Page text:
IDEAS home Printed from https://ideas.repec.org/p/kud/kuiedp/0105.html
   My bibliography  Save this paper

The Existence of Maximal Elements: Generalized Lexicographic Relations

Author

Listed:
  • Jens Leth Hougaard

    (Institute of Economics, University of Copenhagen)

  • Mich Tvede

    (Institute of Economics, University of Copenhagen)

Abstract

In the present paper, the existence of maximal elements for binary relations are studied. Generalized lexicographic relations are introduced, and some results on existence of maximal elements are provided. A simple example shows that economies with "lexicographic consumers" need not have equilibria even though demand functions associated with generalized lexicographic relations may be continuous for positive prices.

Suggested Citation

  • Jens Leth Hougaard & Mich Tvede, 2001. "The Existence of Maximal Elements: Generalized Lexicographic Relations," Discussion Papers 01-05, University of Copenhagen. Department of Economics.
  • Handle: RePEc:kud:kuiedp:0105
    as

    Download full text from publisher

    File URL: http://www.econ.ku.dk/english/research/publications/wp/2001/0105.pdf/
    Download Restriction: no

    Other versions of this item:

    References listed on IDEAS

    as
    1. Yannelis, Nicholas C. & Prabhakar, N. D., 1983. "Existence of maximal elements and equilibria in linear topological spaces," Journal of Mathematical Economics, Elsevier, vol. 12(3), pages 233-245, December.
    2. Colman, Andrew M. & Stirk, Jonathan A., 1999. "Singleton bias and lexicographic preferences among equally valued alternatives," Journal of Economic Behavior & Organization, Elsevier, vol. 40(4), pages 337-351, December.
    3. Peter C. Fishburn, 1975. "Axioms for Lexicographic Preferences," Review of Economic Studies, Oxford University Press, vol. 42(3), pages 415-419.
    4. Michael Lockwood, 1999. "Preference Structures, Property Rights, and Paired Comparisons," Environmental & Resource Economics, Springer;European Association of Environmental and Resource Economists, vol. 13(1), pages 107-122, January.
    5. Llinares, Juan-Vicente, 1998. "Unified treatment of the problem of existence of maximal elements in binary relations: a characterization," Journal of Mathematical Economics, Elsevier, vol. 29(3), pages 285-302, April.
    6. Guoqiang Tian, 1993. "Necessary and Sufficient Conditions for Maximization of a Class of Preference Relations," Review of Economic Studies, Oxford University Press, vol. 60(4), pages 949-958.
    7. Bergstrom, Theodore C., 1975. "Maximal elements of acyclic relations on compact sets," Journal of Economic Theory, Elsevier, vol. 10(3), pages 403-404, June.
    8. Knoblauch, Vicki, 2000. "Lexicographic orders and preference representation," Journal of Mathematical Economics, Elsevier, vol. 34(2), pages 255-267, October.
    9. Walker, Mark, 1977. "On the existence of maximal elements," Journal of Economic Theory, Elsevier, vol. 16(2), pages 470-474, December.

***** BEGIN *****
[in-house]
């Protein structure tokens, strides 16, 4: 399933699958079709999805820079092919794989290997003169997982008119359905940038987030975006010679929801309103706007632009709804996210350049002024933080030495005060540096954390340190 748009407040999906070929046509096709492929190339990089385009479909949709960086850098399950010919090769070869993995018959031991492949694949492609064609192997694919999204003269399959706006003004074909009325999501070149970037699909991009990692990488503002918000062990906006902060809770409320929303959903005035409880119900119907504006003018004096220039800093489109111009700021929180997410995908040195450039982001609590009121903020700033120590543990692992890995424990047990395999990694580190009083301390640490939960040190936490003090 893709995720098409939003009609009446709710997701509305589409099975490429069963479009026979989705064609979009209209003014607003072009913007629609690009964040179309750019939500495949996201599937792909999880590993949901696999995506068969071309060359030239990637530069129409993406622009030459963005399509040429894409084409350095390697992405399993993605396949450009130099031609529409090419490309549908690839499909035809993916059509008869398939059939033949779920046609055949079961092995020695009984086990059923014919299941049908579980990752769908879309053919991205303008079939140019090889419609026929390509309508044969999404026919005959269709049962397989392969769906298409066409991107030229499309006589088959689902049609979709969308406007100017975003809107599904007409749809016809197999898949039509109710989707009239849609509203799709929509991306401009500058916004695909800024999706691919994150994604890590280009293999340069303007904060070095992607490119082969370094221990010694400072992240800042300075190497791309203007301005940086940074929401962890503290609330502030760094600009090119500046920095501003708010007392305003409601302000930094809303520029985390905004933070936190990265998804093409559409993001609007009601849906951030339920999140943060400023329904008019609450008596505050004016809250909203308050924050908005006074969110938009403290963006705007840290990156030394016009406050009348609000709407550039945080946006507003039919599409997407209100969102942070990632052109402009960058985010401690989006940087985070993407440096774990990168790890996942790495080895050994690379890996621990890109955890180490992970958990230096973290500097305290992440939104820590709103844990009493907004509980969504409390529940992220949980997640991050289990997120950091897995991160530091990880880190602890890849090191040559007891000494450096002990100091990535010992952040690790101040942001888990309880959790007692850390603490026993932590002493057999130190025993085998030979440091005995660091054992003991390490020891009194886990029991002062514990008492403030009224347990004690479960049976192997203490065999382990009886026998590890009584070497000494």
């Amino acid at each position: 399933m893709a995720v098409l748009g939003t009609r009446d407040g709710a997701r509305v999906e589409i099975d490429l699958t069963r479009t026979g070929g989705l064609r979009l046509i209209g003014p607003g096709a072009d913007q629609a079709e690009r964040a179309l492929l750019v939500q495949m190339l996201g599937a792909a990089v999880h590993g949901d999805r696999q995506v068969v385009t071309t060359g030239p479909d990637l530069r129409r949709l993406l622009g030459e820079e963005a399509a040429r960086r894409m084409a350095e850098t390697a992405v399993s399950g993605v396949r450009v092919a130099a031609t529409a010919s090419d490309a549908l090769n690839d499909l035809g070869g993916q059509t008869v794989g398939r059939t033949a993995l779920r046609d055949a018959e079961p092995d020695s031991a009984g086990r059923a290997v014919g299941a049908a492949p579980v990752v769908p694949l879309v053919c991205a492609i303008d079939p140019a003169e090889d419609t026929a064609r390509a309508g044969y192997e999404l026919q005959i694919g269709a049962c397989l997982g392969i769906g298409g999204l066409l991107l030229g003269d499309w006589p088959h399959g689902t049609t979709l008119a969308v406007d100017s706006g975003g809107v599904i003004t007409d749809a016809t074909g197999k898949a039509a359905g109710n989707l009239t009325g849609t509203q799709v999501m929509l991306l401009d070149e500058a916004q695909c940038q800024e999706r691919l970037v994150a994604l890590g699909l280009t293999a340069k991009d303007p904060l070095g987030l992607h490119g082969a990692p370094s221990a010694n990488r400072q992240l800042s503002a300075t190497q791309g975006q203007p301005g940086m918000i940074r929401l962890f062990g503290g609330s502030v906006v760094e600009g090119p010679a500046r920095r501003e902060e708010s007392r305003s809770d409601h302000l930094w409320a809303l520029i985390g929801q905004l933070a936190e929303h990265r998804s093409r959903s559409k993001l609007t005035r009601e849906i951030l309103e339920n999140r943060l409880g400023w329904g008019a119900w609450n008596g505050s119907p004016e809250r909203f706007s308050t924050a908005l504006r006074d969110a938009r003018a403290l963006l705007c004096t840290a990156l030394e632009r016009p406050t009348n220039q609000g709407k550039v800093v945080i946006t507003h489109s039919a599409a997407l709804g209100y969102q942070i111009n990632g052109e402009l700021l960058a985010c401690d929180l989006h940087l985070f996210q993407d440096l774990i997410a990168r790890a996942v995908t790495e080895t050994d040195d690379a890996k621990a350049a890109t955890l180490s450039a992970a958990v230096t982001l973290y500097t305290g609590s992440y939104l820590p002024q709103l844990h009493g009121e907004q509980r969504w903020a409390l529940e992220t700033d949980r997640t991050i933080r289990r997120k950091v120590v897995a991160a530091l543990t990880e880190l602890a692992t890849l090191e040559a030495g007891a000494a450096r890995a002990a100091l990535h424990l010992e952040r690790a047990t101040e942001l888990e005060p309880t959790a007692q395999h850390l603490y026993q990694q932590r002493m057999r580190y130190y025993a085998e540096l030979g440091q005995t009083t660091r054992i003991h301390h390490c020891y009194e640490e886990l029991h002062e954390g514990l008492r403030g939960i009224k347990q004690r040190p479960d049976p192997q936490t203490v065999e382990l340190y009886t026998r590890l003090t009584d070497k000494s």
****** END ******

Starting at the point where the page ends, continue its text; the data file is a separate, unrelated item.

Full references (including those not matched with items on IDEAS)

    Citations

    Citations are extracted by the CitEc Project, subscribe to its RSS feed for this item.
    as


    Cited by:

    1. Nikolai Hoberg & Stefan Baumgärtner, 2014. "Value pluralism, trade-offs and efficiencies," Working Paper Series in Economics 311, University of Lüneburg, Institute of Economics.
    2. Knoblauch, Vicki, 2005. "Continuous lexicographic preferences," Journal of Mathematical Economics, Elsevier, vol. 41(7), pages 812-825, November.
    3. Mitra, Manipushpak & Sen, Debapriya, 2014. "An alternative proof of Fishburn’s axiomatization of lexicographic preferences," Economics Letters, Elsevier, vol. 124(2), pages 168-170.

    More about this item

    Keywords

    Maximal Elements; Binary Relations; Lexicographic Relations;

    JEL classification:

    • D11 - Microeconomics - - Household Behavior - - - Consumer Economics: Theory

    NEP fields

    This paper has been announced in the following NEP Reports:

    Statistics

    Access and download statistics

    Corrections

    All material on this site has been provided by the respective publishers and authors. You can help correct errors and omissions. When requesting a correction, please mention this item's handle: RePEc:kud:kuiedp:0105. See general information about how to correct material in RePEc.

    For technical questions regarding this item, or to correct its authors, title, abstract, bibliographic or download information, contact: (Thomas Hoffmann). General contact details of provider: http://edirc.repec.org/data/okokudk.html .

    If you have authored this item and are not yet registered with RePEc, we encourage you to do it here. This allows to link your profile to this item. It also allows you to accept potential citations to this item that we are uncertain about.

    If CitEc recognized a reference but did not link an item in RePEc to it, you can help with this form .

    If you know of missing items citing this one, you can help us creating those links by adding the relevant references in the same way as above, for each refering item. If you are a registered author of this item, you may also want to check the "citations" tab in your RePEc Author Service profile, as there may be some citations waiting for confirmation.

    Please note that corrections may take a couple of weeks to filter through the various RePEc services.

    IDEAS is a RePEc service hosted by the Research Division of the Federal Reserve Bank of St. Louis . RePEc uses bibliographic data supplied by the respective publishers.